Hot and humid, with afternoon/evening storms and highs in the low 90s. More sun and less humidity tomorrow.
Anthony Batts is out as Baltimore City Police Commissioner. Mayor Stephanie Rawlings-Blake announced Batts’ firing yesterday afternoon, citing questions over Batts leadership as a distraction during a surge of violence in the city.
Rawlings-Blake: “Families are tired of feeling this pain, and so am I. […] We need a change.”
While Batts termination came during a 24-hour-period where 6 people were murdered in Baltimore, Batts was also in the hot seat for Baltimore Police’s handling of protests that led to violent unrest in April.
Earlier in the day, the Fraternal Order of Police released their ‘After Action Report,’ detailing their findings of how Baltimore Police leadership failed officers during the “preventable” unrest, with officers placed in dangerous situations with lousy equipment, 18 hour+ days without food or rest, contradictory or incomplete orders, and pressure to control media perception of events more than policing the streets. The FOP report recommended the solutions the FOP always recommends (more resources to police, more power and influence to police, more training, unquestionable public respect, etc), but the first-hand accounts of many officers painted Batts and other BPD leadership as unprepared to deal with the crisis, destroying police morale along the way. Following the report, the mayor’s office issued a statement dismissive of the FOP report, calling it “baseless and false,” with a an official review of events on the way. Hours later during Rawlings-Blake’s announcement, the mayor denied that the report’s findings had any direct impact on the decision to drop Batts.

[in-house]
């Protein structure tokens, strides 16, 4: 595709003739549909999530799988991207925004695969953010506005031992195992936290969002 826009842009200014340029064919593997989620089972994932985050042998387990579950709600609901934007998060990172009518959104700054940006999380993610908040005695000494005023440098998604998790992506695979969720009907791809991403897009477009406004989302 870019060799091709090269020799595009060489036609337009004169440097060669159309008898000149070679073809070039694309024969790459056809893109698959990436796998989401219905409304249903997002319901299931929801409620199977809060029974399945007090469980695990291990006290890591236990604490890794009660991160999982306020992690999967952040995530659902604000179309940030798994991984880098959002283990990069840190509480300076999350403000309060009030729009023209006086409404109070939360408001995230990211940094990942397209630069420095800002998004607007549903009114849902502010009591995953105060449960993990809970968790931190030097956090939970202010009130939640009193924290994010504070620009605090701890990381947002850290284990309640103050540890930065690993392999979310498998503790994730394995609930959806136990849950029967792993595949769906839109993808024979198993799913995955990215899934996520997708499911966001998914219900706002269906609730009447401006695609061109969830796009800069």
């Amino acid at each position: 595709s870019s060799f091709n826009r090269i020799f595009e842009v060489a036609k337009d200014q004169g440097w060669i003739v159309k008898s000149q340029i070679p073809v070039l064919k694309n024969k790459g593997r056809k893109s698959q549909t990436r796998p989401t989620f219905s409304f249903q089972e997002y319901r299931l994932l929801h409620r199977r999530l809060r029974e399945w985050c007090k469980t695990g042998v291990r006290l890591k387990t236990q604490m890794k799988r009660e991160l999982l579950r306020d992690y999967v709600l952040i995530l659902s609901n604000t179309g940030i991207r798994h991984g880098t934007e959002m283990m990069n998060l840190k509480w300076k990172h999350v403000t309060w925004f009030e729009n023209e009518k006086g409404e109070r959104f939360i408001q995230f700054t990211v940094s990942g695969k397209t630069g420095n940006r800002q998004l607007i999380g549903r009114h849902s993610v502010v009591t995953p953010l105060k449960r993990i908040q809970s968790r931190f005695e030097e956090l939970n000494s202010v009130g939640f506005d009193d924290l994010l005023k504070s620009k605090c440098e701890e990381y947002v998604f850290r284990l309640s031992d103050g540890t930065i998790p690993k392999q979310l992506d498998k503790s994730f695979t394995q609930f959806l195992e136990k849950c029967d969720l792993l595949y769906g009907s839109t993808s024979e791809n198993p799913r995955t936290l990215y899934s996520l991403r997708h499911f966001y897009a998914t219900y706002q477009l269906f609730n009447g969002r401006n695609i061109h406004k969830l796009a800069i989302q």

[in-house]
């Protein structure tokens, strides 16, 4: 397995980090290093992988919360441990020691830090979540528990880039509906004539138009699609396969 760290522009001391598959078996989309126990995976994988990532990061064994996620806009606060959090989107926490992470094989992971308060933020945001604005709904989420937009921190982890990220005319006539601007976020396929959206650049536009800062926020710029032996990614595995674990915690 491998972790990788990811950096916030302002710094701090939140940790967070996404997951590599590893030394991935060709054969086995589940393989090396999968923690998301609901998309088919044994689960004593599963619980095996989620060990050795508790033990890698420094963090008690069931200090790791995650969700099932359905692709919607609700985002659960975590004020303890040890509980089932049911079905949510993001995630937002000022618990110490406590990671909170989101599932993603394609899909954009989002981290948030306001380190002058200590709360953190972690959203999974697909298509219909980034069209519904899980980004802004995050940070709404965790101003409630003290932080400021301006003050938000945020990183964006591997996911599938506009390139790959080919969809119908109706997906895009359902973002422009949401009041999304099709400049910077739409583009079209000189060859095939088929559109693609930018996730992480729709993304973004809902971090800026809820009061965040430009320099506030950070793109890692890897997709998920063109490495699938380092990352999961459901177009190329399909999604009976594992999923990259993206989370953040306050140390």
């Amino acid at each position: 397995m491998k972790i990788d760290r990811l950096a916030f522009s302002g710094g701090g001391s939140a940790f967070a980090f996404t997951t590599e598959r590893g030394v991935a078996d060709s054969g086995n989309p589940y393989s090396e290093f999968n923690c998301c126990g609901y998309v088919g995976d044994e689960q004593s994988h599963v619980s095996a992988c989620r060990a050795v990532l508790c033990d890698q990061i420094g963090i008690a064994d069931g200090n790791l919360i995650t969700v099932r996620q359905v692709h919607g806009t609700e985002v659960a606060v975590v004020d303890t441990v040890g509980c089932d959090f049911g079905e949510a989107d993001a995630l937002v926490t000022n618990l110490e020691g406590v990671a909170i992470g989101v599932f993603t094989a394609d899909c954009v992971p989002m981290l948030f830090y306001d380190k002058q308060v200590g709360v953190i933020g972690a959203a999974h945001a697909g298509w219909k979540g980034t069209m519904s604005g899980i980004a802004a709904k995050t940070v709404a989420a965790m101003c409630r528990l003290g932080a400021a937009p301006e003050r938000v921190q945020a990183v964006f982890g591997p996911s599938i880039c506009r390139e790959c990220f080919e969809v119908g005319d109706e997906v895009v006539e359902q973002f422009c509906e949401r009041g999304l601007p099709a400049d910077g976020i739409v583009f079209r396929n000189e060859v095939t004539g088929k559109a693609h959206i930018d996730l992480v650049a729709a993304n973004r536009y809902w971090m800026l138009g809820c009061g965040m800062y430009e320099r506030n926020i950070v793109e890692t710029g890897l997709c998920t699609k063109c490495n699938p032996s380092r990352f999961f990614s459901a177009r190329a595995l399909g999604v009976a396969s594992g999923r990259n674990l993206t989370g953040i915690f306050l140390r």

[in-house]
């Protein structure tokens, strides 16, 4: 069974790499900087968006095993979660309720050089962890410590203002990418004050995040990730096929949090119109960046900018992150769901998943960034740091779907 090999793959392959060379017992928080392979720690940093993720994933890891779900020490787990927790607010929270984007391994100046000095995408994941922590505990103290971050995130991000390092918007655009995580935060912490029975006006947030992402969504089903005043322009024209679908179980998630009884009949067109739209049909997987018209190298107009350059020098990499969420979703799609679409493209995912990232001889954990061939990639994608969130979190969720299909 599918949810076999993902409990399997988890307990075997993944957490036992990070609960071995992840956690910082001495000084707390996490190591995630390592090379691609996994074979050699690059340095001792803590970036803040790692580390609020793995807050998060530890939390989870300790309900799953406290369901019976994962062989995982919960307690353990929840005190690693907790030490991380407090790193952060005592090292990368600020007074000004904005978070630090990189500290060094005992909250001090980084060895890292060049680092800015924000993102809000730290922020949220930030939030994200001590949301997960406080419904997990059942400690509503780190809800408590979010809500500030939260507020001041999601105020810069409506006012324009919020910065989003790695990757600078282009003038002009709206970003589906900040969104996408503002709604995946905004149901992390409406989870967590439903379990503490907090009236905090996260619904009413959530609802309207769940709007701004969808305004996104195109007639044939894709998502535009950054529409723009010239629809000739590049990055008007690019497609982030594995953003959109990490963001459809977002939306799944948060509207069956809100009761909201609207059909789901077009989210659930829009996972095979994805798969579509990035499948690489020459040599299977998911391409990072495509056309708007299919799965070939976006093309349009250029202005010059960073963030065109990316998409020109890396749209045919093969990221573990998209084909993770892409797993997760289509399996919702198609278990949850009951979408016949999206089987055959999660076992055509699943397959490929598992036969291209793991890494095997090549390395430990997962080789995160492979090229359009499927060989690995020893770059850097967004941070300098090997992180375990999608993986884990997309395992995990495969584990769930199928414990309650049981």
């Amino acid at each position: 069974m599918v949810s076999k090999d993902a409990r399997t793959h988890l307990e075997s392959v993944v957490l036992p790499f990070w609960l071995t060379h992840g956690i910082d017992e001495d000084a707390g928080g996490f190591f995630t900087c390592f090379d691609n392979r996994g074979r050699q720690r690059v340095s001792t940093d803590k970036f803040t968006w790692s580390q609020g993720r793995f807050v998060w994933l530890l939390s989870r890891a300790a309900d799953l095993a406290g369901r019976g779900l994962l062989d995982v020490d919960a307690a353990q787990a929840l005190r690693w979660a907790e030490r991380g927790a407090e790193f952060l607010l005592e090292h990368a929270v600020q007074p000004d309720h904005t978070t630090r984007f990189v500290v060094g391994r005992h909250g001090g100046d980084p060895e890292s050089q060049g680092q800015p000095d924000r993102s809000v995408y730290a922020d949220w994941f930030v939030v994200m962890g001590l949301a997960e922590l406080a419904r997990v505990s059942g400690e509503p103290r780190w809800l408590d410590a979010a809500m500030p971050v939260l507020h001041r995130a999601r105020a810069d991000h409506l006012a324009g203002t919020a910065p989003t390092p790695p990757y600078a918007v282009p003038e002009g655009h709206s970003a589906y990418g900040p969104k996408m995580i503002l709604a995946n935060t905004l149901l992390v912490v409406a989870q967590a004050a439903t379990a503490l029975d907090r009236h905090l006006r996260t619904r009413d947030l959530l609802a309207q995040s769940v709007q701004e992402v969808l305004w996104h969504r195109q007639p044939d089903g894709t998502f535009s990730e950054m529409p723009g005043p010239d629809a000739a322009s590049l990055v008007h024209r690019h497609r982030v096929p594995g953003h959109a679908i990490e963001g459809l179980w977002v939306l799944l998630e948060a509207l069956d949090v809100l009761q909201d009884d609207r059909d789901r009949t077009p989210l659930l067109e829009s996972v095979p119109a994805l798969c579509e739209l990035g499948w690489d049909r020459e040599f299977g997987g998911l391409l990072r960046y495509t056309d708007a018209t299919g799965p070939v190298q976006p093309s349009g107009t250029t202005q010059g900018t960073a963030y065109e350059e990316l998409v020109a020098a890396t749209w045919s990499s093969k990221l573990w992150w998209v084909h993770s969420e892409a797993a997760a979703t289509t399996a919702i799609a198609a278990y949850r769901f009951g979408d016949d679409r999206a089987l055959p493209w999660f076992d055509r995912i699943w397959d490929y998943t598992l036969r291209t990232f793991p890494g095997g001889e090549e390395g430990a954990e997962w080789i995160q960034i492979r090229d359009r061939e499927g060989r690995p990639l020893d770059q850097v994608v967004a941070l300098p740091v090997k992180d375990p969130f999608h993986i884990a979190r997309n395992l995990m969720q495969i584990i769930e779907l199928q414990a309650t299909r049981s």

Deputy Commissioner Kevin Davis will take over as the interim leader of the department. Davis started working for the city in January, after a policing career in Anne Arundel and Prince George’s County.
The Sun looked back on Batts’ mixed record in his three years as commissioner.
+ Lt. Gov. Boyd Rutherford thinks rapid bus routes are a possible workaround for the dead-in-the-water Red Line. Rutherford didn’t explain how rapid bus lines would actually work through downtown (where dedicated bus lines are already ignored.)
+ Hopkins and UMD are building a ‘big data’ facility at the Bayview campus. It’ll be able to crunch 17,000 petabytes (about a billion iPhones worth) of data.
+ University of Maryland gets the green light to start selling beer at sporting events.